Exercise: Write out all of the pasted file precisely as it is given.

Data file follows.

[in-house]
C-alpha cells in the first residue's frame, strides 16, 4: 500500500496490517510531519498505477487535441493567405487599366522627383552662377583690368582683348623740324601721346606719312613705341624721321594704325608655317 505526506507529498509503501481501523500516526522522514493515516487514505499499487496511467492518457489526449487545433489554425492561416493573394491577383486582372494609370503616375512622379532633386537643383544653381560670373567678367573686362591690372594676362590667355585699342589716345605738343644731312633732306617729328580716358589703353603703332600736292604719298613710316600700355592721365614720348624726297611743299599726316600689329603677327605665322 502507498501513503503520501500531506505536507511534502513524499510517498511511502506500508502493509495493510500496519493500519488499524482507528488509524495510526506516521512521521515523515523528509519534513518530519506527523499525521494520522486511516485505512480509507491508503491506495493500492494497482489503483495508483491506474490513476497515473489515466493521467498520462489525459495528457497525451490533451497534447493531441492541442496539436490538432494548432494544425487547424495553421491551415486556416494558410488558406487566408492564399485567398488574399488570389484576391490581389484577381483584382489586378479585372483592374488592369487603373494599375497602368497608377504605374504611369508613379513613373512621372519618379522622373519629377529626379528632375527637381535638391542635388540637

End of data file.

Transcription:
[in-house]
C-alpha cells in the first residue's frame, strides 16, 4: 500500500496490517510531519498505477487535441493567405487599366522627383552662377583690368582683348623740324601721346606719312613705341624721321594704325608655317 505526506507529498509503501481501523500516526522522514493515516487514505499499487496511467492518457489526449487545433489554425492561416493573394491577383486582372494609370503616375512622379532633386537643383544653381560670373567678367573686362591690372594676362590667355585699342589716345605738343644731312633732306617729328580716358589703353603703332600736292604719298613710316600700355592721365614720348624726297611743299599726316600689329603677327605665322 502507498501513503503520501500531506505536507511534502513524499510517498511511502506500508502493509495493510500496519493500519488499524482507528488509524495510526506516521512521521515523515523528509519534513518530519506527523499525521494520522486511516485505512480509507491508503491506495493500492494497482489503483495508483491506474490513476497515473489515466493521467498520462489525459495528457497525451490533451497534447493531441492541442496539436490538432494548432494544425487547424495553421491551415486556416494558410488558406487566408492564399485567398488574399488570389484576391490581389484577381483584382489586378479585372483592374488592369487603373494599375497602368497608377504605374504611369508613379513613373512621372519618379522622373519629377529626379528632375527637381535638391542635388540637